Radiometrics Corporation (formerly Atmospheric Systems Corporation)

Sonic detection and ranging technology solution for airports industry - Aerospace & Air Transport

SoDAR provides critical information on several fronts for airports as well. This information is both weather related and plane related. Since lives are at risk, timeliness of information is of the utmost importance.

A type of weather phenomenon called 'microbursts' can produce extremely strong wind shear, posing great danger to aircraft. These are local, short-lived downdrafts that radiate outward as they rush toward the ground. As a downdraft spreads down and outward from a cloud, it creates an increasing headwind over the wings of an oncoming aircraft. This headwind causes a sudden leap in airspeed, and the plane lifts. If the pilots are unaware that this speed increase is caused by wind shear, they are likely to react by reducing engine power. However, as the plane passes through the shear, the wind quickly becomes a downdraft and then a tailwind. This reduces the speed of air over the wings, and the extra lift and speed vanish. Because the plane is now flying on reduced power, it is vulnerable to sudden loss of airspeed and altitude. The pilots may be able to escape the microburst by adding power to the engines. But if the shear is strong enough, they may be forced to crash land. Hundreds of fatalities and injuries have result from this phenomena.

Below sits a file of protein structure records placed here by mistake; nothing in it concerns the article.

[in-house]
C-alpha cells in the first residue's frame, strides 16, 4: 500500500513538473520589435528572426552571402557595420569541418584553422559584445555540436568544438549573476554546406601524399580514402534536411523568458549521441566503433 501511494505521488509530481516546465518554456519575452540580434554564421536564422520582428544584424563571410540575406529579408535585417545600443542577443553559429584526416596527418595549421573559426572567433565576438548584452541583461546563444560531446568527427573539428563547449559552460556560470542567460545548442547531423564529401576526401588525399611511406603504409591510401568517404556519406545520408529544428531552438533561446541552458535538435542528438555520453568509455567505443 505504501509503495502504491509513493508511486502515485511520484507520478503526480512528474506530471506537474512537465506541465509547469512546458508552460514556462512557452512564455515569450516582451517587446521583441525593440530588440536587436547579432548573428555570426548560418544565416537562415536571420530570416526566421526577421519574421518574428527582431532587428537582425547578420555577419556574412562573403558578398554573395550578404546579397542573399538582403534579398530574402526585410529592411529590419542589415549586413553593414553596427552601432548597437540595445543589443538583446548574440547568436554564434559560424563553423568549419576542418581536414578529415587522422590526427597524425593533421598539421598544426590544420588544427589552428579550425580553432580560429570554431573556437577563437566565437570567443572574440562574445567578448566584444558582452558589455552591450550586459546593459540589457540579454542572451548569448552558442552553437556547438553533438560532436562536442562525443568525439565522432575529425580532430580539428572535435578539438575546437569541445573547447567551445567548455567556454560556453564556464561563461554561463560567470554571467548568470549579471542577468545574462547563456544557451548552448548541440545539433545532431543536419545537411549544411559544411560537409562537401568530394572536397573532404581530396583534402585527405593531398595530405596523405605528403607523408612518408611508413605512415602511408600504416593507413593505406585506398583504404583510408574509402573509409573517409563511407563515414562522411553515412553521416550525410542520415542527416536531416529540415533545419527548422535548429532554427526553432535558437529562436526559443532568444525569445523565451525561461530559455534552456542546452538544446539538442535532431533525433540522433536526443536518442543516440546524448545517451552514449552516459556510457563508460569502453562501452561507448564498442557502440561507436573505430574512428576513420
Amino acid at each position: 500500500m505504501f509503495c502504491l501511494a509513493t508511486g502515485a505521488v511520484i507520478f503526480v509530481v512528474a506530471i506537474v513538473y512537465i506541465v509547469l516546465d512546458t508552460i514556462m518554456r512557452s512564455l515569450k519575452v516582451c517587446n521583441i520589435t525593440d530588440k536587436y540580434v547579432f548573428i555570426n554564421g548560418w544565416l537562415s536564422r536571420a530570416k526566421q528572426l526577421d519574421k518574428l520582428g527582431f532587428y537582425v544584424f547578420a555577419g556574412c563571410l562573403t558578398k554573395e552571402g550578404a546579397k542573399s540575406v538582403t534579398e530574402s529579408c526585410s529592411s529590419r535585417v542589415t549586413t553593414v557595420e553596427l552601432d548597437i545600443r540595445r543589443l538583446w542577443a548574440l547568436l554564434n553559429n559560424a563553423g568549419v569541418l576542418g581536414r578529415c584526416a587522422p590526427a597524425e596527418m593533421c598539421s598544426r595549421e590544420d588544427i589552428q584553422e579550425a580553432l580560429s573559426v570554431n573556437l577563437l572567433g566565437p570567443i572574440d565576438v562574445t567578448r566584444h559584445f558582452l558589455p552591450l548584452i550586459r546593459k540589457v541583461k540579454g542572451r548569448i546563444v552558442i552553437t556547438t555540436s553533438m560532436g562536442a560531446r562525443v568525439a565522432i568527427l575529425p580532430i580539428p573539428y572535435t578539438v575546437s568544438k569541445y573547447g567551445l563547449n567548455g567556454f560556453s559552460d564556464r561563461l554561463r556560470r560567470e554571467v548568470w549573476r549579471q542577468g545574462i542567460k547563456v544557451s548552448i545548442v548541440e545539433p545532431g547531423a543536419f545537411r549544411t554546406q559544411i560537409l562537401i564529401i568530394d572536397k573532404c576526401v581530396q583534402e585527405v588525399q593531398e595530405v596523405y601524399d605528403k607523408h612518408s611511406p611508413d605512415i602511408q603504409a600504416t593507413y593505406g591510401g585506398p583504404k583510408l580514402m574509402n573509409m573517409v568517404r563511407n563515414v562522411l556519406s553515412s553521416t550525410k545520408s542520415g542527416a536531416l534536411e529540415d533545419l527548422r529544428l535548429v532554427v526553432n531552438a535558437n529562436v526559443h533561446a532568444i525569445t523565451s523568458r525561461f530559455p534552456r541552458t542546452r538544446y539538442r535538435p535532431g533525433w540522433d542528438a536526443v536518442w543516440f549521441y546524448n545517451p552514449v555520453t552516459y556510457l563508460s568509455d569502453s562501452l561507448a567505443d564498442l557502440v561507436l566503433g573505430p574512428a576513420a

Another event that can be detected using SODAR technology is the wake vortex that is produced by aircraft during landing. The persistence of some of these wakes along the landing runway has resulted in the loss of aircraft following behind other aircraft. Most often the situation is associated with a smaller aircraft following a larger aircraft (such as a 747 or equivalent). 

During the past 10 years Doppler SODAR has demonstrated its ability to detect the strong upward and downward motion that is characteristic of these vortices. The detection of the presence of the wake vortex as well as being able to monitor the duration of the wake vortex is a critical feature for a monitoring system. This reduces the risk of accidents and can make airport throughput more efficient.

Alternative designs of the SODAR are also capable of real time monitoring of the ability of the atmosphere to sustain these vortices. It is well known that there are certain atmospheric conditions during which these wake vortices persist and other conditions during which they decay rapidly or are transported away from the runway.